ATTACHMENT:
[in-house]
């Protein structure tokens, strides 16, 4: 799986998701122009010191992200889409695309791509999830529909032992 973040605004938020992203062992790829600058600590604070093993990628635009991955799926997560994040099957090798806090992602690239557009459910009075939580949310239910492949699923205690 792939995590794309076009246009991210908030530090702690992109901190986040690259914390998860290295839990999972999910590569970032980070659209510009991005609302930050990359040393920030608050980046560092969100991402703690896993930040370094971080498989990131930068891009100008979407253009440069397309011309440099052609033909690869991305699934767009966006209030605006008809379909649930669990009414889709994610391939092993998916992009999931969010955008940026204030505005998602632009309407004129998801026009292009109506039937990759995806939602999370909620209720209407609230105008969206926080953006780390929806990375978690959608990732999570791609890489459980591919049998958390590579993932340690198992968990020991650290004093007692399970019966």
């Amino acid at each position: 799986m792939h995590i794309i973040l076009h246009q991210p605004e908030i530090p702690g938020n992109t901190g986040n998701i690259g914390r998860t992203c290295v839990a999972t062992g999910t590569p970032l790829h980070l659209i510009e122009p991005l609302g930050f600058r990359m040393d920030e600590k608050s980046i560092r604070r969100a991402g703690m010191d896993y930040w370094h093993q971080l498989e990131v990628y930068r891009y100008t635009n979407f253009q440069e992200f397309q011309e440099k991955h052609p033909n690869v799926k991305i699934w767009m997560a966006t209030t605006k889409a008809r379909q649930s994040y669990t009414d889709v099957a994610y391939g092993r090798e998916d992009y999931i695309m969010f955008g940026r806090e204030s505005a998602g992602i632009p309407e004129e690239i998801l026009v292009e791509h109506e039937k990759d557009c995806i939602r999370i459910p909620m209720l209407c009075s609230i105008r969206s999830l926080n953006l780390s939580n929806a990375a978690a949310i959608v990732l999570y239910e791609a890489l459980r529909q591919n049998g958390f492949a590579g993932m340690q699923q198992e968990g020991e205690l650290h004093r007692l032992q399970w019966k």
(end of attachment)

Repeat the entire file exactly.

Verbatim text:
[in-house]
């Protein structure tokens, strides 16, 4: 799986998701122009010191992200889409695309791509999830529909032992 973040605004938020992203062992790829600058600590604070093993990628635009991955799926997560994040099957090798806090992602690239557009459910009075939580949310239910492949699923205690 792939995590794309076009246009991210908030530090702690992109901190986040690259914390998860290295839990999972999910590569970032980070659209510009991005609302930050990359040393920030608050980046560092969100991402703690896993930040370094971080498989990131930068891009100008979407253009440069397309011309440099052609033909690869991305699934767009966006209030605006008809379909649930669990009414889709994610391939092993998916992009999931969010955008940026204030505005998602632009309407004129998801026009292009109506039937990759995806939602999370909620209720209407609230105008969206926080953006780390929806990375978690959608990732999570791609890489459980591919049998958390590579993932340690198992968990020991650290004093007692399970019966």
């Amino acid at each position: 799986m792939h995590i794309i973040l076009h246009q991210p605004e908030i530090p702690g938020n992109t901190g986040n998701i690259g914390r998860t992203c290295v839990a999972t062992g999910t590569p970032l790829h980070l659209i510009e122009p991005l609302g930050f600058r990359m040393d920030e600590k608050s980046i560092r604070r969100a991402g703690m010191d896993y930040w370094h093993q971080l498989e990131v990628y930068r891009y100008t635009n979407f253009q440069e992200f397309q011309e440099k991955h052609p033909n690869v799926k991305i699934w767009m997560a966006t209030t605006k889409a008809r379909q649930s994040y669990t009414d889709v099957a994610y391939g092993r090798e998916d992009y999931i695309m969010f955008g940026r806090e204030s505005a998602g992602i632009p309407e004129e690239i998801l026009v292009e791509h109506e039937k990759d557009c995806i939602r999370i459910p909620m209720l209407c009075s609230i105008r969206s999830l926080n953006l780390s939580n929806a990375a978690a949310i959608v990732l999570y239910e791609a890489l459980r529909q591919n049998g958390f492949a590579g993932m340690q699923q198992e968990g020991e205690l650290h004093r007692l032992q399970w019966k």